While a partnership with its long-time console rival appears shocking on the surface, at its core, the move is mutually beneficial. On the one hand, Sony does not have the infrastructure to properly compete with Stadia (or the desire to take on Google head-to-head in the cloud sector), which leaves only two leading cloud providers: Microsoft (Azure) and Amazon (Amazon Web Services, AWS). The news that Amazon is currently developing its own streaming service, coupled with the gaming knowledge that Microsoft brings to the table, makes the partnership a natural one (left: Sony President and CEO, Kenichiro Yoshida; right: Microsoft CEO, Satya Nadella; image from Microsoft press release).
From Microsoft's perspective, the move is directly in line with its recent strategy to break out of the console wars and move towards the service-based future of gaming. In addition to its Project xCloud, Microsoft appears to be positioning itself to be the leader in multi-platform game services, such as game streaming, and use its Xbox market share to support this corporate goal, rather than utilizing a streaming service (such as Xbox Game Pass) to sell consoles.
While the cooperation between the two companies is a benefit for both gaming giants, this does not necessarily mean that we will see Sony exclusives on Xbox or vice-versa soon. One positive, though, is that the next-generation of Xbox and PS consoles are both rumored to be using similar AMD hardware which may eventually lead to common hardware and third-party developers creating games on a single architecture.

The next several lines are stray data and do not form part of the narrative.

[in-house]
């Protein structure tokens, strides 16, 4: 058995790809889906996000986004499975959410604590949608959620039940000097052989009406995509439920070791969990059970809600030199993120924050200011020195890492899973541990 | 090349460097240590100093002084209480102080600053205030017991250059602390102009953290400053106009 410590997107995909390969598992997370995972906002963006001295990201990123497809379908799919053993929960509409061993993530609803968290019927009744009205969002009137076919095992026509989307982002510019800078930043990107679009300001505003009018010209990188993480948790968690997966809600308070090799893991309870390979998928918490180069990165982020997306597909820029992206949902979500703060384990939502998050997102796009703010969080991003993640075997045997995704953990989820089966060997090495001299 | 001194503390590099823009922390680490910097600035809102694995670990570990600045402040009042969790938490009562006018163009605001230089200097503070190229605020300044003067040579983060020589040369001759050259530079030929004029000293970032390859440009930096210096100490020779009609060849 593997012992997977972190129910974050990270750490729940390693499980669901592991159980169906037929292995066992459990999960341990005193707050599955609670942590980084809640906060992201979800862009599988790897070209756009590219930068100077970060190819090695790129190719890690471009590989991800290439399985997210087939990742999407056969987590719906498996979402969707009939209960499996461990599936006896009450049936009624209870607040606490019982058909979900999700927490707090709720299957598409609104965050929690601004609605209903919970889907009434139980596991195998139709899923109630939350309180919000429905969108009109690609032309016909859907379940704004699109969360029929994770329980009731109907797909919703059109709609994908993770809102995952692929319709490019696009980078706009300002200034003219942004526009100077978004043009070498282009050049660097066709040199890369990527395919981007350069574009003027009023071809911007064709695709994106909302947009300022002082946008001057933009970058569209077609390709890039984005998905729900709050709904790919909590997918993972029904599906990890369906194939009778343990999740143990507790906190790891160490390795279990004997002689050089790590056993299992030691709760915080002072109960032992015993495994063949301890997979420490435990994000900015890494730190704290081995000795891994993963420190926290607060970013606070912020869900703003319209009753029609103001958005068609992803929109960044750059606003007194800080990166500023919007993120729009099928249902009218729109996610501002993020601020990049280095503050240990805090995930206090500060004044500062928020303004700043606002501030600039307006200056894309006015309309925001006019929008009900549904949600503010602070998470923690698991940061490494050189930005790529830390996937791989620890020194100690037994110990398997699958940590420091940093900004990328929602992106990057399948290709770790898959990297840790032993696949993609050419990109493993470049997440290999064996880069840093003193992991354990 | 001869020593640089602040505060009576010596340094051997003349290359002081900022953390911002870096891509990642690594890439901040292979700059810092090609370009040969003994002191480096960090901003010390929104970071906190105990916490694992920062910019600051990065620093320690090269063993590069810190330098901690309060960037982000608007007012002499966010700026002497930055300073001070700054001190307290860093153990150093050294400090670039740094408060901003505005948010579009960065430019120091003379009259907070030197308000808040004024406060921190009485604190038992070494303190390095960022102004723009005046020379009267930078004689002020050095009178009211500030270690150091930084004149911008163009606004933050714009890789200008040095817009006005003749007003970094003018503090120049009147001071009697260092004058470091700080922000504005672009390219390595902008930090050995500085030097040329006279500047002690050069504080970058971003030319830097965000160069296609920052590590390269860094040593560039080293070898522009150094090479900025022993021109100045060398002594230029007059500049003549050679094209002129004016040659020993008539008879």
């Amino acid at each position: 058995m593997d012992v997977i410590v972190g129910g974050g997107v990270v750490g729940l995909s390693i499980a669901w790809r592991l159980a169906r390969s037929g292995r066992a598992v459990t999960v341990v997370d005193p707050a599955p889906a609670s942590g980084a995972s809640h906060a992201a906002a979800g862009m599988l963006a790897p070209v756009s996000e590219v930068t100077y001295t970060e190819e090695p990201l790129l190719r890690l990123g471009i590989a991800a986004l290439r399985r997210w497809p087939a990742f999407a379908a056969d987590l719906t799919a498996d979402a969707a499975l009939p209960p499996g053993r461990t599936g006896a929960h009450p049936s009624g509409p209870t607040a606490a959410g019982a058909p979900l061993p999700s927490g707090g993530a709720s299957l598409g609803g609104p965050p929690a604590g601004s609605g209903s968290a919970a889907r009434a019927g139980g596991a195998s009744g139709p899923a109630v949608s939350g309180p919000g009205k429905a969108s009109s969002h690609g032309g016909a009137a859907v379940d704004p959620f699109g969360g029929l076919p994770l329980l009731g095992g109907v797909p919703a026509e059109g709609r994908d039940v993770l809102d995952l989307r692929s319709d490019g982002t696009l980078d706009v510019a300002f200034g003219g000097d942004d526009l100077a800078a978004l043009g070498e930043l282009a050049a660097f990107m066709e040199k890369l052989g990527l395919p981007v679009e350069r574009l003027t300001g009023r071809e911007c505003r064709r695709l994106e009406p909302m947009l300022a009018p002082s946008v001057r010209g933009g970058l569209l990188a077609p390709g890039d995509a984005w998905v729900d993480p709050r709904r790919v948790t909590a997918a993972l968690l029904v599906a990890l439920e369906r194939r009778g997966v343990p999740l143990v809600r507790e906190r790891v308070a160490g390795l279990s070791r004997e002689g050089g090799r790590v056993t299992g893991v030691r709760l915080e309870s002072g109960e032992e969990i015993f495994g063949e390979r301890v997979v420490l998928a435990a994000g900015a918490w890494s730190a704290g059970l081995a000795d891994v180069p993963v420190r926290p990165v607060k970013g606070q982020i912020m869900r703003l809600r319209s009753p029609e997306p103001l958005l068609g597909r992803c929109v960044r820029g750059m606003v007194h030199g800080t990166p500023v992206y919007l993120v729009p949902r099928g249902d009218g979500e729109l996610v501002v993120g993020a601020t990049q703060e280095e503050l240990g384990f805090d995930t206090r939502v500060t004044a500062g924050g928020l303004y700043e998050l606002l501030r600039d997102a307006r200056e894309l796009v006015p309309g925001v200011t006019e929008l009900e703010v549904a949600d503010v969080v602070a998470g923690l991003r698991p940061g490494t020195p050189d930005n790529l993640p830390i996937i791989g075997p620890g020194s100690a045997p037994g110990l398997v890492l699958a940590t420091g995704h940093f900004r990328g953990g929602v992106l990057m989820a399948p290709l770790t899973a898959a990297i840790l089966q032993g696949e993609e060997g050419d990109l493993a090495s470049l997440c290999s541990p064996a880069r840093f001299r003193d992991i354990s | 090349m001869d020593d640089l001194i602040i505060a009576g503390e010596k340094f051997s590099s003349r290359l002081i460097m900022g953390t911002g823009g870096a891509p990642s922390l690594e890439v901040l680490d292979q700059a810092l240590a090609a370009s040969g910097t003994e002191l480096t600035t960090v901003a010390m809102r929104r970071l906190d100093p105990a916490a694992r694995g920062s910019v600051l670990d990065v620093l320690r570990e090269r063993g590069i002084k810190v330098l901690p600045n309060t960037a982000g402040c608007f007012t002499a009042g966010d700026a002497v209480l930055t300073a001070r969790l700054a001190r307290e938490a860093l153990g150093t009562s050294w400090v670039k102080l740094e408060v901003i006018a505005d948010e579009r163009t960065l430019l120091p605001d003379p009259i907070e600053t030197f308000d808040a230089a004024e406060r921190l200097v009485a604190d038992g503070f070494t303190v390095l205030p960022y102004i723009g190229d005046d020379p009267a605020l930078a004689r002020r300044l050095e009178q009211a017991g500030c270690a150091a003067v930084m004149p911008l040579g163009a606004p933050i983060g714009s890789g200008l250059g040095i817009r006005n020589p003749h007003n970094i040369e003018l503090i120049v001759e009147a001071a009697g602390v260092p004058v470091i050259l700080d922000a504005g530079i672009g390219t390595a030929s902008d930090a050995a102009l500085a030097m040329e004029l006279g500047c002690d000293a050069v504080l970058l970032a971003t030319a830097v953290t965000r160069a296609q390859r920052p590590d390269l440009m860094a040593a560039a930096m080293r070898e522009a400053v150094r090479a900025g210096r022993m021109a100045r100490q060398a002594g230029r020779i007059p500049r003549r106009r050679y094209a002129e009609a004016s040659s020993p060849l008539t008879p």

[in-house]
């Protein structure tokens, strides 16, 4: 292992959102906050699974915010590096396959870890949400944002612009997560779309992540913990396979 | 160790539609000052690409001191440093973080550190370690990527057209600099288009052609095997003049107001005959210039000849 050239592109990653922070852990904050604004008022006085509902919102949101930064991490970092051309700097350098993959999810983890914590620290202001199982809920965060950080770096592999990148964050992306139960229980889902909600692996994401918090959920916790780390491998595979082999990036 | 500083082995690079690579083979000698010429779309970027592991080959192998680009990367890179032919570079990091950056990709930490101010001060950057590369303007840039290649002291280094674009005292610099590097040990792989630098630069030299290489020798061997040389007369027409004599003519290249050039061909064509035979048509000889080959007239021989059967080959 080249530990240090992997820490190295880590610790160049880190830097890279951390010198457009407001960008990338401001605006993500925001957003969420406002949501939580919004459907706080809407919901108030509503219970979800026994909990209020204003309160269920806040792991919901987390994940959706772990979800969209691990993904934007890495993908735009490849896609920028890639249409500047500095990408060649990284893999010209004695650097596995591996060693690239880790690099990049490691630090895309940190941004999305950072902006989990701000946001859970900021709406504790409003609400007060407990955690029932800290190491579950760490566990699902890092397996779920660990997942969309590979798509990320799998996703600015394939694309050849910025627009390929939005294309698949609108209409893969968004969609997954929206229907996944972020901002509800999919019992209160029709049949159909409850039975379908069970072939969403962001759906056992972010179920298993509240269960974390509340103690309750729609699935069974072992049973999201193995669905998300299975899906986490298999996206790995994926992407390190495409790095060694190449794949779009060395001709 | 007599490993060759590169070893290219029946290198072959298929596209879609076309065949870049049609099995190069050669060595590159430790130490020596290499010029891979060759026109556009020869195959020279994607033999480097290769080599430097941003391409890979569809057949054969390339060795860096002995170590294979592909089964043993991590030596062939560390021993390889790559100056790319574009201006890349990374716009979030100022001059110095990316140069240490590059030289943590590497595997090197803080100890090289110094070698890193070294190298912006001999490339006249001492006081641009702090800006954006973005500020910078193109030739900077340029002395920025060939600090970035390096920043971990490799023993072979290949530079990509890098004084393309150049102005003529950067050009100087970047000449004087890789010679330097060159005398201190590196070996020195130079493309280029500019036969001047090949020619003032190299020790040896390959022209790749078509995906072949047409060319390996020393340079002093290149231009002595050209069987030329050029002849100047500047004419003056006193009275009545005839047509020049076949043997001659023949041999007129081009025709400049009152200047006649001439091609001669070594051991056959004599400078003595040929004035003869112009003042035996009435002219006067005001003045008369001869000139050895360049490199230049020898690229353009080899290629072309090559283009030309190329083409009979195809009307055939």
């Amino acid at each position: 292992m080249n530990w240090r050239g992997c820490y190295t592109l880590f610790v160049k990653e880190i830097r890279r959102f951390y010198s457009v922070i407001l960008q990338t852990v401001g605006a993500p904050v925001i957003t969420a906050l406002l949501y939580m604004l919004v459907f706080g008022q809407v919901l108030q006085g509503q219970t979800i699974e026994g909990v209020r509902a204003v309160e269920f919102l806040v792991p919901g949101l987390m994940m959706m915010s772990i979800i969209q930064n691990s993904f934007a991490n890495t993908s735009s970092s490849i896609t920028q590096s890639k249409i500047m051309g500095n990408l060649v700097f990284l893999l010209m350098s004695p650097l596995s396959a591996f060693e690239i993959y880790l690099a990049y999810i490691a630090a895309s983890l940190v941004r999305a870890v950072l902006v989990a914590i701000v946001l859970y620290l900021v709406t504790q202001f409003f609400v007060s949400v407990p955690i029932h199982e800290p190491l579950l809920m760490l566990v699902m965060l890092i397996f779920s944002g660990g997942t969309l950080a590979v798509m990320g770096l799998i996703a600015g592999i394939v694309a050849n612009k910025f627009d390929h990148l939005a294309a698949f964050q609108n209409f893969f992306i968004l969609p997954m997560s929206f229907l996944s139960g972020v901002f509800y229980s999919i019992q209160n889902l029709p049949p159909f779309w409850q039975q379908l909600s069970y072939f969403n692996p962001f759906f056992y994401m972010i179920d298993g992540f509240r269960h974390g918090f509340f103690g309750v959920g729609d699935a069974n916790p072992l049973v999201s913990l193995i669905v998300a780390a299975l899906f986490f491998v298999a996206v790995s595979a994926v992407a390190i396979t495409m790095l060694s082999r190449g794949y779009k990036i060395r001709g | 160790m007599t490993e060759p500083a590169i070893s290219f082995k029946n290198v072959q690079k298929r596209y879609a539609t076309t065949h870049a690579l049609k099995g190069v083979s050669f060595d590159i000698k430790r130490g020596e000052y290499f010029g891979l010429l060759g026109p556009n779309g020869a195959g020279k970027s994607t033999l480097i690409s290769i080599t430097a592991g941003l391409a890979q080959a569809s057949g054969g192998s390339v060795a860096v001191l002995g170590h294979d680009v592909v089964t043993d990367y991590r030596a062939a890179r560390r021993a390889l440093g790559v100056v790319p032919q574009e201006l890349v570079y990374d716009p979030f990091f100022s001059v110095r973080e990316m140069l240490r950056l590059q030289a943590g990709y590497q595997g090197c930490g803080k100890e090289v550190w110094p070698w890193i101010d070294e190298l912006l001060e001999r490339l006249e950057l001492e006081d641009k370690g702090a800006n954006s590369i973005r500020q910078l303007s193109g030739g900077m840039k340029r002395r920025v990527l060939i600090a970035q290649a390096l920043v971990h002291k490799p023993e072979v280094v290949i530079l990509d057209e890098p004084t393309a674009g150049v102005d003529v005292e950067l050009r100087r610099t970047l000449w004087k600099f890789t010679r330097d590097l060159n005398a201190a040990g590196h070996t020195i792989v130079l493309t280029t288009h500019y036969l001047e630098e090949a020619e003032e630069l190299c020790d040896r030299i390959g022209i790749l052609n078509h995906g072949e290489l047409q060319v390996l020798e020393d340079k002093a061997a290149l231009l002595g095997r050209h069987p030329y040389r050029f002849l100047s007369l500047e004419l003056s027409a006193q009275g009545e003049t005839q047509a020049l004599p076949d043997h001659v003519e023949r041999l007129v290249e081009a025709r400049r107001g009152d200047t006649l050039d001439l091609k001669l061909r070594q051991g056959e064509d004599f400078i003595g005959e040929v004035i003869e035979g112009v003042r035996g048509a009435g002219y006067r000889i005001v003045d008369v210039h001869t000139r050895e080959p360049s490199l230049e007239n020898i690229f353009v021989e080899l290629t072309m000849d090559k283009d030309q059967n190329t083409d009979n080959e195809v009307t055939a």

The Nintendo and Microsoft Friendship
Apart from Sony and Microsoft's cooperation, Microsoft has been friendly with Nintendo as well. Considering Nintendo does not yet have its own dedicated streaming service, and has struggled with implementing the cloud infrastructure to support its multiplayer games in the past—think the Nintendo Switch Mobile application and the problems with Super Smash Bros. Ultimately online support—it may also be in the big-N's interest to partner with Microsoft. With the friendliness between Nintendo and Microsoft as of late, this may happen sooner rather than later, which would leave the gaming community with the bizarre situation of having the three primary console competitors runner their streaming services on the same infrastructure (owned by one of the three rivals).
In addition to possible online support from Microsoft, Game Pass may be coming to Nintendo Switch has been highly rumored—even before GDC 2019. While the rumor-mill has died down since March, this possibility still lingers in the past (image from The Verge).
Moreover, even if Microsoft does not bring its intellectual properties (IPs) over to the Switch through Game Pass, it may allow Nintendo to use its IPs in Super Smash Bros. Ultimate as a DLC character (i.e., Halo's Master Chief or Minecraft's Steve). Or they may even announce a new game coming to both Xbox and the Switch—especially one from the Rare vault, such as a Banjo-Kazooie 3 or similar title. While this may seem farfetched, it would take a large token to solidify the relationship between these once-rivals and those stakes bring a lot of possibilities to the fore.
For more information on Game Pass on Nintendo Switch, see the rumors before GDC 2019:
- Direct-Feed Games' report (de facto originator of the rumor)
- GameXplain's Rumor Discussion
- Spawn Wave's Rumor Wave
Microsoft xCloud Likely to Take the Stage
It has been over a year and a half since Microsoft revealed its Project xCloud streaming service, but since that time, we have not gotten a solid look into the details of the service. The proposition of Project xCloud is basic in theory but ambitious in practice: play Microsoft games anywhere, on any device that supports streaming. In theory, this means that a gamer can play Forza or Halo on a phone, tablet, laptop, or console, with nearly the same graphical fidelity as a native game.